One of my teachers was so outraged by my indifference to him and to schoolwork in general, he ordered my mother to come see him, so he could have the pleasure of telling her, “Mrs. Wow, I think your son absolutely does not belong in an advanced classroom.  In fact, I am going to make sure he is placed where he belongs, in the ‘average’ classrooms. Though he is barely even that.”  (I don’t know how the system is now—but back then kids were divided into ‘average’ and ‘above average’ levels.  It caused a lot of grief and insecurity.)

 

After that, I was openly contemptuous, which caused this learned man to throw a book at me.  He missed. He hit the smart kid seated behind me..

 

In any case, I was always inevitably caught in my intricate but-sure-to-fail truancy lies.  My mother and I slugged it out.  Well, she tried to, and I ducked.  She had a hair-trigger temper and the unfortunate habit of slapping me hard, often in front of others.  She would then wonder why so many took my side, despite her very real concerns and grievances. “Don’t be fooled by his innocent look!” she would scream after sending me reeling with a roundhouse backhand. (I wasn’t trying to look innocent, but all who witnessed these scenes certainly thought I was.)

 

By fourteen I’d shot up to 5’ 7”  to my mom’s 5’2”.  (For a minute it looked like I might be tall.  But I never grew another inch.)  So it became comic as she tried to hit and corner me in our tiny two room Hollis, Queens apartment.  The struggle was now ridiculous, and I often fell into giggles, leaping from sofa to chair and back again as she flailed, hoping to make a strike.  My mother was not amused.  We battled bitterly shortly after my fourteenth birthday. I didn’t feel like being slapped. I opted out of the house yet again.

 

I walked down Jamaica Avenue, then up to the more affluent Hillside Avenue and continued into Jamaica itself.  I was so familiar with the area—the crumbling but still-deluxe Loews Valencia Theater…Gertz department store (with its tawdry and active men’s room)  and the very nice public library where I spent many truant hours, reading good books in exquisite isolation. (The men’s room there also had a lot of traffic.)

 

This adventure would be different.  For one thing, I was away five days.  My longest sojourn from Hollis, ever.  But something else was in the air.  Me! At every turn, on every bench, in every theater seat (I knew how to sneak into the Valencia for free), and on each and every street, I was  accosted, approached, seriously eyed.  I was by no means naïve, or sexually inexperienced, but this was ridiculous.  Had every gay man in the world decided to take a vacation in scenic Jamaica, Queens?  And were they all somehow attracted to little ole cute-but-not-extraordinary Mr. Wow?

 

Apparently so.  Several of these men were young and good-looking.  (One took me to his tiny room the local YMCA.  He cried with shame when we were done, which horrified me.  Whatever problems I had, confusion about my sexual identity was not among them.)   Others were not so young.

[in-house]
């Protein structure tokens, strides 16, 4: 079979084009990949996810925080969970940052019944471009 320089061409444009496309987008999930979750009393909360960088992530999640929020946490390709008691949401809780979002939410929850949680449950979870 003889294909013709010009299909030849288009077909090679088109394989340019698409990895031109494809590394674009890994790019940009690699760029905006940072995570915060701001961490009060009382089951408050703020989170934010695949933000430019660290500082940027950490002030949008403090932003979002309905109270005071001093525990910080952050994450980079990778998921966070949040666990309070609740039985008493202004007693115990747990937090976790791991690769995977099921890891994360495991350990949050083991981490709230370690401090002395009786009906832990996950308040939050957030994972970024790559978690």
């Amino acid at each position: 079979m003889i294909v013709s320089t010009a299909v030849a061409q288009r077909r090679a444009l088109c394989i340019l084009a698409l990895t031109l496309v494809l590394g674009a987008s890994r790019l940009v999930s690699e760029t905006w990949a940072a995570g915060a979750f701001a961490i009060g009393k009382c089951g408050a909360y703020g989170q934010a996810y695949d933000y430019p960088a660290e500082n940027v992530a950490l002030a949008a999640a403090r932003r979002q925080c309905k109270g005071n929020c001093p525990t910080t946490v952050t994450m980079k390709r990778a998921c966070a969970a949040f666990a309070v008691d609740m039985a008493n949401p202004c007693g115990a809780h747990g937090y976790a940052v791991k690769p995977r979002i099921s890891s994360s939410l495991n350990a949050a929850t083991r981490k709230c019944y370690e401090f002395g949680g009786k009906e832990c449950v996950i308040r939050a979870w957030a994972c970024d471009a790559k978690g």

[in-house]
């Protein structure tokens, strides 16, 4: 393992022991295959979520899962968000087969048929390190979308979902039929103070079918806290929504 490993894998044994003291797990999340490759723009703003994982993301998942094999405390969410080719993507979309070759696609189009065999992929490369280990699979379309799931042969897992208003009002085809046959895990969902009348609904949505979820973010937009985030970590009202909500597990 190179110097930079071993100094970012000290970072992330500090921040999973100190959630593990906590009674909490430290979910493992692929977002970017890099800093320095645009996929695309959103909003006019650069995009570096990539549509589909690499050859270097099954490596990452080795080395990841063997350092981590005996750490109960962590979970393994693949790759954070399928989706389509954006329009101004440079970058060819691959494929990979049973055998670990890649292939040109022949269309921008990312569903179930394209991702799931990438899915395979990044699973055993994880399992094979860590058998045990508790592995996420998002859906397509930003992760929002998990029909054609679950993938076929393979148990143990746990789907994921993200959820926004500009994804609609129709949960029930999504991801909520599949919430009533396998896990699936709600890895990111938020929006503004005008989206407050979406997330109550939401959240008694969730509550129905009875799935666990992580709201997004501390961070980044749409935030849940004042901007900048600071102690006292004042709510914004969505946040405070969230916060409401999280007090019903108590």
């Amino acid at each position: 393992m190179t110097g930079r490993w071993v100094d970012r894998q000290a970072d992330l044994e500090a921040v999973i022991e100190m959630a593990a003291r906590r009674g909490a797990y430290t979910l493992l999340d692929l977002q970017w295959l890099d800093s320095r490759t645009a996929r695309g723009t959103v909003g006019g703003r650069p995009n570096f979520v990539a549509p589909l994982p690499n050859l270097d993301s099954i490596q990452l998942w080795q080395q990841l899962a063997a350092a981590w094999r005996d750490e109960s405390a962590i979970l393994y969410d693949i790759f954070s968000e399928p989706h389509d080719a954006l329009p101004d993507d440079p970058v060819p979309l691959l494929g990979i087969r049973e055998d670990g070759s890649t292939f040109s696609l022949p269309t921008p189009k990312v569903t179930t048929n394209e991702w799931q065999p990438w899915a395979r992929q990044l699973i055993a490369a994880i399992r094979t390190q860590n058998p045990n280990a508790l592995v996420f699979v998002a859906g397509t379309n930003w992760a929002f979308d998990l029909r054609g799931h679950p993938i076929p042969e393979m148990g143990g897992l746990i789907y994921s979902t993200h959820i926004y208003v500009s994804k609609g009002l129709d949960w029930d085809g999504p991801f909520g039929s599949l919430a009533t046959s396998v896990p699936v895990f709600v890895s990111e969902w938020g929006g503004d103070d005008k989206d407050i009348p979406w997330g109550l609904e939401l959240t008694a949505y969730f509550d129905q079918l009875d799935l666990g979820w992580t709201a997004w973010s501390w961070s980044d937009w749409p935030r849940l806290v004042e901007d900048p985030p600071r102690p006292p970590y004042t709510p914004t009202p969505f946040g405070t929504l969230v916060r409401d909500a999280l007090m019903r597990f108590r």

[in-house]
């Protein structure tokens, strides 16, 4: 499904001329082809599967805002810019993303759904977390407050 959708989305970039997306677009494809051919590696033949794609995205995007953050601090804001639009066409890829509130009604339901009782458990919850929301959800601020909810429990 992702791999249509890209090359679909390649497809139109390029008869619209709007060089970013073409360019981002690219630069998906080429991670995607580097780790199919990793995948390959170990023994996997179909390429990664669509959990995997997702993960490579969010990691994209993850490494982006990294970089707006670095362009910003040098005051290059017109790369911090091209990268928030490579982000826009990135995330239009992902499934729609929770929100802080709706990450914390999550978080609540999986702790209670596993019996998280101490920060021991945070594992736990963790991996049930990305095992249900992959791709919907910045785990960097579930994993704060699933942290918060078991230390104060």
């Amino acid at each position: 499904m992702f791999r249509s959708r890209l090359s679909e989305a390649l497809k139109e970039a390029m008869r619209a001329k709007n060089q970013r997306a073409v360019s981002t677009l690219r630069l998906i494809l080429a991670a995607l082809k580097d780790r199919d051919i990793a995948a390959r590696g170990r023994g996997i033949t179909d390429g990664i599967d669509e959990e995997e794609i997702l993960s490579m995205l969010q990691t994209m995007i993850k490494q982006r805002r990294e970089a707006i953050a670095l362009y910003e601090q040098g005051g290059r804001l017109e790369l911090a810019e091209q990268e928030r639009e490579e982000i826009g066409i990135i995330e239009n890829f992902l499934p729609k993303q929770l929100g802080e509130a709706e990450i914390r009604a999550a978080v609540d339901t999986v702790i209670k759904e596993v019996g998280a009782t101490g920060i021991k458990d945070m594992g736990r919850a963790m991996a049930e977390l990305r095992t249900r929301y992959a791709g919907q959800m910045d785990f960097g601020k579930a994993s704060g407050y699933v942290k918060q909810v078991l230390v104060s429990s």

The night before I trudged sheepishly back home—to my hollow-eyed mother who was simply relieved I was alive—I encountered a drunk in the bus station.  He was stout and bald and reeked of liquor.  I was holding up a wall, clutching a paperback copy of “The Queen’s Necklace”—all about Marie Antoinette’s fatal bauble.  I’d stolen it from a drugstore, and was reading it while wandering.

He approached.  Ugh!  I moved away.  He followed.  I went outside.  He followed.  “Hey, kid—you wanna make ten bucks?”  This stopped me.

In 1967, with a mother on welfare, and reduced to stealing 95 cent paperback books, ten bucks might as well have been a hundred.  “Come on, come on over here,” he slurred, indicating a deserted area of the bus parking area.  I followed him warily.  When we were secluded he turned, grabbed his crotch, and said, “So?”  I said, “Money first.”  Who knows where that  bit of business sense came from?   He handed over the ten.  I looked at it.  I looked at him.  He looked mean. He smelled bad.  I ran my ass off.  He was too drunk to do anything but curse me as a faggot.

The next morning I was back in Hollis, promising my mother I’d straighten up and fly right.  Of course I wanted to finish high school and grow up to be a responsible person.  I thought I meant it.  Kind of.

I was thrilled with my ten dollar bill.

**************************

And then I was fifteen.  My last year at home was a total joke.  I was out of school so often that my teachers and supposed classmates didn’t even know who I was, on those rare occasions I deigned to appear.  I spent a good deal of time with the guidance counselor.  She was bright and funny, and had a connection to show biz. I amused her. I made her laugh.  She’d always say, “Oh, you’re okay.  You’re just too smart for your own good.”  Once she said, “Have you ever considered acting?”

I answered, “What do you think I’m doing right now?” She looked somewhat stricken. That I might be less jaunty than I appeared hadn’t occurred to her.

When not being “counseled” I spent most of my stolen hours up at the local library, but I did scoot into Manhattan.  I wandered around the Times Square and 42nd Street area. That’s when it truly was “bawdy, tawdry 42nd Street!” I didn’t know it—or maybe I did—but I was getting the lay of the land.

On a warmish November afternoon in ‘68 my mother and I had our final confrontation.  Suspecting I was not going to school, she waited at my bus stop.  Of course, I wasn’t on the bus; I was jauntily making my way down the street from the opposite direction.  Curses, foiled again!